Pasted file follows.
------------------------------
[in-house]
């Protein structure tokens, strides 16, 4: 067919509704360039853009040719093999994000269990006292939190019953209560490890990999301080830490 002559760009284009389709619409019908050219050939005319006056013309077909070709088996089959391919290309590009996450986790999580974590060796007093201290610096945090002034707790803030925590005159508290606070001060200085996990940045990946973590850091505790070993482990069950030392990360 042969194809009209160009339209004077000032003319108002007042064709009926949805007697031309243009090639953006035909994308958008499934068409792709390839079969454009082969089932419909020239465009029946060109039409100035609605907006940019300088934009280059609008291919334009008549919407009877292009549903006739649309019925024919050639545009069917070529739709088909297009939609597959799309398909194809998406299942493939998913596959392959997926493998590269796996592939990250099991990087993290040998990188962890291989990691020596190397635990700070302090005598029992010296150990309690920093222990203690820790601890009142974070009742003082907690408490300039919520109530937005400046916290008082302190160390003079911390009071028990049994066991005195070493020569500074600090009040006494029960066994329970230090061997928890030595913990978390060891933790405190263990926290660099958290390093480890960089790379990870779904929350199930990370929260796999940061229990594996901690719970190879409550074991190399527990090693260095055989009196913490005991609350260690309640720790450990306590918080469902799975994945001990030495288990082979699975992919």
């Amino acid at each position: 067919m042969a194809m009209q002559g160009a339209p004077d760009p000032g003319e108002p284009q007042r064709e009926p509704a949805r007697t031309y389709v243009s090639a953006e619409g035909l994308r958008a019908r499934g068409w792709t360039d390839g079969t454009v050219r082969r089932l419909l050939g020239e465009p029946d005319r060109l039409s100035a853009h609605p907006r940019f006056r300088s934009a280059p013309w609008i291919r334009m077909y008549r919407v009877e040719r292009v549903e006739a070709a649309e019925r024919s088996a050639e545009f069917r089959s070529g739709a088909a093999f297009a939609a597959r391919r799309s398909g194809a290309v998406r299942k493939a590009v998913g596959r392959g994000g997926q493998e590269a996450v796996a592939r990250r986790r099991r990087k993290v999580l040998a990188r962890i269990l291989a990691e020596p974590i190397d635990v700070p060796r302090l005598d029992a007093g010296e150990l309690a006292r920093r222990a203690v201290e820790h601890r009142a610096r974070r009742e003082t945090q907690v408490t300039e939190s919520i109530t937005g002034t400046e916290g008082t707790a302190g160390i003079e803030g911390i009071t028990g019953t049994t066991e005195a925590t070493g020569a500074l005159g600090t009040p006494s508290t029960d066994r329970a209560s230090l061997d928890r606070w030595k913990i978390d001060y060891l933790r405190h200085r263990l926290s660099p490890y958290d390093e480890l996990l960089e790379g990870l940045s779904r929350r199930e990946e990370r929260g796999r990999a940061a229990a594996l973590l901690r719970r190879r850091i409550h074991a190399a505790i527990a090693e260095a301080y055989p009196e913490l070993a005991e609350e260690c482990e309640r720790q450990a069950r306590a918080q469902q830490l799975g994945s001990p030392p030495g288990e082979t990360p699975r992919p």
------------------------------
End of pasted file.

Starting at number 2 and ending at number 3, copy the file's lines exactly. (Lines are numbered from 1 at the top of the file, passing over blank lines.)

């Protein structure tokens, strides 16, 4: 067919509704360039853009040719093999994000269990006292939190019953209560490890990999301080830490 002559760009284009389709619409019908050219050939005319006056013309077909070709088996089959391919290309590009996450986790999580974590060796007093201290610096945090002034707790803030925590005159508290606070001060200085996990940045990946973590850091505790070993482990069950030392990360 042969194809009209160009339209004077000032003319108002007042064709009926949805007697031309243009090639953006035909994308958008499934068409792709390839079969454009082969089932419909020239465009029946060109039409100035609605907006940019300088934009280059609008291919334009008549919407009877292009549903006739649309019925024919050639545009069917070529739709088909297009939609597959799309398909194809998406299942493939998913596959392959997926493998590269796996592939990250099991990087993290040998990188962890291989990691020596190397635990700070302090005598029992010296150990309690920093222990203690820790601890009142974070009742003082907690408490300039919520109530937005400046916290008082302190160390003079911390009071028990049994066991005195070493020569500074600090009040006494029960066994329970230090061997928890030595913990978390060891933790405190263990926290660099958290390093480890960089790379990870779904929350199930990370929260796999940061229990594996901690719970190879409550074991190399527990090693260095055989009196913490005991609350260690309640720790450990306590918080469902799975994945001990030495288990082979699975992919």
């Amino acid at each position: 067919m042969a194809m009209q002559g160009a339209p004077d760009p000032g003319e108002p284009q007042r064709e009926p509704a949805r007697t031309y389709v243009s090639a953006e619409g035909l994308r958008a019908r499934g068409w792709t360039d390839g079969t454009v050219r082969r089932l419909l050939g020239e465009p029946d005319r060109l039409s100035a853009h609605p907006r940019f006056r300088s934009a280059p013309w609008i291919r334009m077909y008549r919407v009877e040719r292009v549903e006739a070709a649309e019925r024919s088996a050639e545009f069917r089959s070529g739709a088909a093999f297009a939609a597959r391919r799309s398909g194809a290309v998406r299942k493939a590009v998913g596959r392959g994000g997926q493998e590269a996450v796996a592939r990250r986790r099991r990087k993290v999580l040998a990188r962890i269990l291989a990691e020596p974590i190397d635990v700070p060796r302090l005598d029992a007093g010296e150990l309690a006292r920093r222990a203690v201290e820790h601890r009142a610096r974070r009742e003082t945090q907690v408490t300039e939190s919520i109530t937005g002034t400046e916290g008082t707790a302190g160390i003079e803030g911390i009071t028990g019953t049994t066991e005195a925590t070493g020569a500074l005159g600090t009040p006494s508290t029960d066994r329970a209560s230090l061997d928890r606070w030595k913990i978390d001060y060891l933790r405190h200085r263990l926290s660099p490890y958290d390093e480890l996990l960089e790379g990870l940045s779904r929350r199930e990946e990370r929260g796999r990999a940061a229990a594996l973590l901690r719970r190879r850091i409550h074991a190399a505790i527990a090693e260095a301080y055989p009196e913490l070993a005991e609350e260690c482990e309640r720790q450990a069950r306590a918080q469902q830490l799975g994945s001990p030392p030495g288990e082979t990360p699975r992919p």